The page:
First comes baseball in the fall, then cross-country and tennis by late 2010. Those will be the first sports for Roosevelt University’s athletic program, restarted from scratch after 20 years without one.
Newly hired athletic director Mike Cassidy, who previously worked for 11 years in the athletics department at the University of Illinois at Chicago, says one of his first priorities is finding a gym for the new program.
“I want this to be for everyone at Roosevelt, so then we’re going to ramp up the intramural program, we’re going to ramp up recreational activities,” Cassidy says.
The university’s first opponents in the National Association of Intercollegiate Athletics will be places like St. Xavier University, Columbia College and the Illinois Institute of Technology. A decade from now, Cassidy wants Roosevelt to grow into an NCAA Division III team going up against the likes of Aurora University, Concordia University and Dominican University.
He expects such a long wait to gain NCAA status because the review process to be admitted takes five years. He wants a strong program in place at Roosevelt before applying. Among the challenges: Roosevelt has no facilities of its own. That means finding facilities it can rent, and soon. Eventually, Cassidy wants to build facilities for the school.
“It really has not been done, and so we are looking to be the model” for starting a brand new athletics program, Cassidy says.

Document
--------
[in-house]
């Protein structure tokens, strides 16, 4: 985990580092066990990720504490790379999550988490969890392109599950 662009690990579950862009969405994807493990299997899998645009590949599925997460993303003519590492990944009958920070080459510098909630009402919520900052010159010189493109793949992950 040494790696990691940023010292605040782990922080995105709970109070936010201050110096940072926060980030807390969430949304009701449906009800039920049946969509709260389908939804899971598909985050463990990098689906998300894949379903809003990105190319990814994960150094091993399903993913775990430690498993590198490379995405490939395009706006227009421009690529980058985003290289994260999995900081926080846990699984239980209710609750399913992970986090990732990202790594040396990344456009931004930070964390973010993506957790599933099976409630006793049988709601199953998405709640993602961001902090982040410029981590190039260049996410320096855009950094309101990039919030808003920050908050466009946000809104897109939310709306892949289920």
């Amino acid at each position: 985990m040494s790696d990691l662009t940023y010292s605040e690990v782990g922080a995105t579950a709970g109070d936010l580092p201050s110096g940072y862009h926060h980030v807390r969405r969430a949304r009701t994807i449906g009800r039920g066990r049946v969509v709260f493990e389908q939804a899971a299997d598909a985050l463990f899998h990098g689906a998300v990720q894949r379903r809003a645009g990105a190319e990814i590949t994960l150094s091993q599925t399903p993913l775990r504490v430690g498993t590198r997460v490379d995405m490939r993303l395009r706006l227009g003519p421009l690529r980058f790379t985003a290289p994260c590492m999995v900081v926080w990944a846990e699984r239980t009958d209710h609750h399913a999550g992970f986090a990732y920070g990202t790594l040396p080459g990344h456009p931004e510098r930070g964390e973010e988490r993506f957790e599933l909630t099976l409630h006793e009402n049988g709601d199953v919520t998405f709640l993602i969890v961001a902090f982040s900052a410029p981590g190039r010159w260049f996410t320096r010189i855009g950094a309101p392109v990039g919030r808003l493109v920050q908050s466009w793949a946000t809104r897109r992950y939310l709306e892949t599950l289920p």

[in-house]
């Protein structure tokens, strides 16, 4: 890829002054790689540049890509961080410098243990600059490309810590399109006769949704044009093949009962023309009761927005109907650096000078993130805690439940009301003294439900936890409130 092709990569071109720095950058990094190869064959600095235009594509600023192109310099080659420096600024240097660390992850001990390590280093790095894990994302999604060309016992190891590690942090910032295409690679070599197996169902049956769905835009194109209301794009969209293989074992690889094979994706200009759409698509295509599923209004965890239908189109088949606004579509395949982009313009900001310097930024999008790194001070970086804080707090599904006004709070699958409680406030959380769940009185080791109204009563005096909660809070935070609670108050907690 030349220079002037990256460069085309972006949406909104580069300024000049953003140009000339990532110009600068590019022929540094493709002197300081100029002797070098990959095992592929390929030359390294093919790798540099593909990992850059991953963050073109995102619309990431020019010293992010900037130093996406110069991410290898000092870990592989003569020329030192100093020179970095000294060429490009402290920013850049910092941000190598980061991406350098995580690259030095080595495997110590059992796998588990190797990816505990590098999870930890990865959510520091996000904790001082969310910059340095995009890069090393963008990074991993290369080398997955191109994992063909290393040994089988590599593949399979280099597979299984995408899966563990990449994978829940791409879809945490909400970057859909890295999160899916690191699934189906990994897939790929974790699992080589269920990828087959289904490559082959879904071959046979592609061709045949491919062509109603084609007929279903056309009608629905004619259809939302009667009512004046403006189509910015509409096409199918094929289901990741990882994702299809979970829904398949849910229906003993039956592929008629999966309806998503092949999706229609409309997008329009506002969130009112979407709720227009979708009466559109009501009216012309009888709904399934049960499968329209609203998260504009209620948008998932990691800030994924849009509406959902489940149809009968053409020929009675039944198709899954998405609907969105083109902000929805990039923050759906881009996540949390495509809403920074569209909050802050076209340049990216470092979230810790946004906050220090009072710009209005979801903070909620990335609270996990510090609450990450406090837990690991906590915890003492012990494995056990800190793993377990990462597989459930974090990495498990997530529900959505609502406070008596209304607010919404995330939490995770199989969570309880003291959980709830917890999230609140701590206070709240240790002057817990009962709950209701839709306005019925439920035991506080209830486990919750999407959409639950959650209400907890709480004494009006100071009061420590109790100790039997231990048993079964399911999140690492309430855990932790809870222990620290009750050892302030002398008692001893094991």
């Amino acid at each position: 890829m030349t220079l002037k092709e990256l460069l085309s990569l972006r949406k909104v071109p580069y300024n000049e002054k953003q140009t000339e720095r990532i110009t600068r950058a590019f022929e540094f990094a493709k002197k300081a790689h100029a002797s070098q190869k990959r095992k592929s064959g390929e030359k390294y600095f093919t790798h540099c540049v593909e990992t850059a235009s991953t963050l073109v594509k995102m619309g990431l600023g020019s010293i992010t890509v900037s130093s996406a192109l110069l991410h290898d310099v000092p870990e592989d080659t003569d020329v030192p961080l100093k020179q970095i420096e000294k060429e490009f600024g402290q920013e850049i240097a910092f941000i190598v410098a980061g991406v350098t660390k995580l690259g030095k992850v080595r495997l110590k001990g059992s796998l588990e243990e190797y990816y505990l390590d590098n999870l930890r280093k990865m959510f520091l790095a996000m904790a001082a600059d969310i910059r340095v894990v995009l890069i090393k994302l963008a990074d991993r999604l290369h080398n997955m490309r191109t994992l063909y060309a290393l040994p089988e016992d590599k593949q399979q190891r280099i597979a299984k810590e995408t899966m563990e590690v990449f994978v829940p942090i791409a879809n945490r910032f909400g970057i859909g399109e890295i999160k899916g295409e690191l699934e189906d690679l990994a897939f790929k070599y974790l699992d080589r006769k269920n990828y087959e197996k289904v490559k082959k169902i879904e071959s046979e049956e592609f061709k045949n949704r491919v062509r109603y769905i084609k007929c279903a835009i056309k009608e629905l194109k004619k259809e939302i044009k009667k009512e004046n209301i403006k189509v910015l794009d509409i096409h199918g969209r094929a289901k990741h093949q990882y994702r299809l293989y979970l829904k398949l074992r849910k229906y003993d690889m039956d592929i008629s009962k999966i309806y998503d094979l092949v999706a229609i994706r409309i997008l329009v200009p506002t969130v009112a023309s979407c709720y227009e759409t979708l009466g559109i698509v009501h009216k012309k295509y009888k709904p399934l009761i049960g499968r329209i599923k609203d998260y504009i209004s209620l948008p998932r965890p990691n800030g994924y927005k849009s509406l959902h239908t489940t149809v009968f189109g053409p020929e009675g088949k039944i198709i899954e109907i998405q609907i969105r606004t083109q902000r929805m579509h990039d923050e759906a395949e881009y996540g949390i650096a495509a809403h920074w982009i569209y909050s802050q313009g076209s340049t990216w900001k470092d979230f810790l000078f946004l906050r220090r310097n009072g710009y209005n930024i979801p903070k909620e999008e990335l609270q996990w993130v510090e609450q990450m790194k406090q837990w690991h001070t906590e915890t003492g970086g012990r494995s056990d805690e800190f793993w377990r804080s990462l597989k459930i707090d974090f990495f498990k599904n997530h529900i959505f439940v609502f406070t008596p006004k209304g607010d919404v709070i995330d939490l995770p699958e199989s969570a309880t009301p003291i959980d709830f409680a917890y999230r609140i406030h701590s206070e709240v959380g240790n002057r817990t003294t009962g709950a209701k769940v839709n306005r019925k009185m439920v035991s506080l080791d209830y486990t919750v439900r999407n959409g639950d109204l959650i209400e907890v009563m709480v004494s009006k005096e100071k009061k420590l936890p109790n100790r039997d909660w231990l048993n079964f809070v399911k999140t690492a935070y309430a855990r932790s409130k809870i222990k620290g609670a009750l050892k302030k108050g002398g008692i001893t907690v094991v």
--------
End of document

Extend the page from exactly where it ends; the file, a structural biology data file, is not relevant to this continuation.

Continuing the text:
A pep rally of sorts drew about 60 Roosevelt students, faculty and staff Friday afternoon – complete with a hot dog cart, popcorn and cookies decorated like baseballs and basketballs.
“I’ve encountered so many (students) excited about the opportunity to play,” says senior Tom Goodman, who plays on the school’s current club baseball team.
Roosevelt views the new athletic program as the next step for a school that is growing and increasingly billing itself less as a commuter campus, more as a place for full-time students.
“The revenue really comes from the 200 student athletes that we’ll have as new enrollees,” Cassidy says. That would mean about $6 million in added tuition dollars each year, he says. But that number won’t come right away. The tennis and cross-country teams are deliberate first choices because you need less than 10 people for each team. Many of the players on the baseball team would likely come from Roosevelt’s existing club baseball team.
“This is going to be a tough sell for recruits early on,” Cassidy says.
It may also be a tough sell for some current students.
Senior Debra Puzzo says she picked Roosevelt because it didn’t have an athletics program.
“I don’t think we need sports,” she says.
Political science major Joshua Noehrenberg is on the fence, worried that efforts to land big brand names to sponsor the school’s teams could conflict with its social justice mission.
“My opinion of it is kind of mixed,” Noehrenberg says. “It seems like a good idea, but on the other hand, I can see some disadvantages.”
Daily News Staff Writer Peter Sachs covers higher education. He can be reached at 773.362.5002, ext. 18, or peter [at] chitowndailynews [dot] org.